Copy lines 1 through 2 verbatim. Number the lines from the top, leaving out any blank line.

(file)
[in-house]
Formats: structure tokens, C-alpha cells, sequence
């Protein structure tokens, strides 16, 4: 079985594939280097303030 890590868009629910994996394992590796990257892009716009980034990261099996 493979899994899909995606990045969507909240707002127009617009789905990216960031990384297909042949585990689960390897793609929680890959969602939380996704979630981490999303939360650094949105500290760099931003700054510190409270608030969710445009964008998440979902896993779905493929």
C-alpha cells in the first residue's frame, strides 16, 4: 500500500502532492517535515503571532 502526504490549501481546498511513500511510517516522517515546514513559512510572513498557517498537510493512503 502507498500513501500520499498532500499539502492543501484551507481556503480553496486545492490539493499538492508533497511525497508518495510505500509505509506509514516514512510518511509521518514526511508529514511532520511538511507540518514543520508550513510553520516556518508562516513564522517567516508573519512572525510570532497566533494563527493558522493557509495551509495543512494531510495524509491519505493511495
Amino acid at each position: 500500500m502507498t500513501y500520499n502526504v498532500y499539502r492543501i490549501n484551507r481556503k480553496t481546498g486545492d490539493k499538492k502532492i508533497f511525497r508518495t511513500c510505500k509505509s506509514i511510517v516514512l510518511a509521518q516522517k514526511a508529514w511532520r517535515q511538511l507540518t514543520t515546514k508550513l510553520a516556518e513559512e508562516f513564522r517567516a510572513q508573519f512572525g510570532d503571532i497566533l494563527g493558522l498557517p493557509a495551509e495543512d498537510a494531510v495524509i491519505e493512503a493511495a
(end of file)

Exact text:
[in-house]
Formats: structure tokens, C-alpha cells, sequence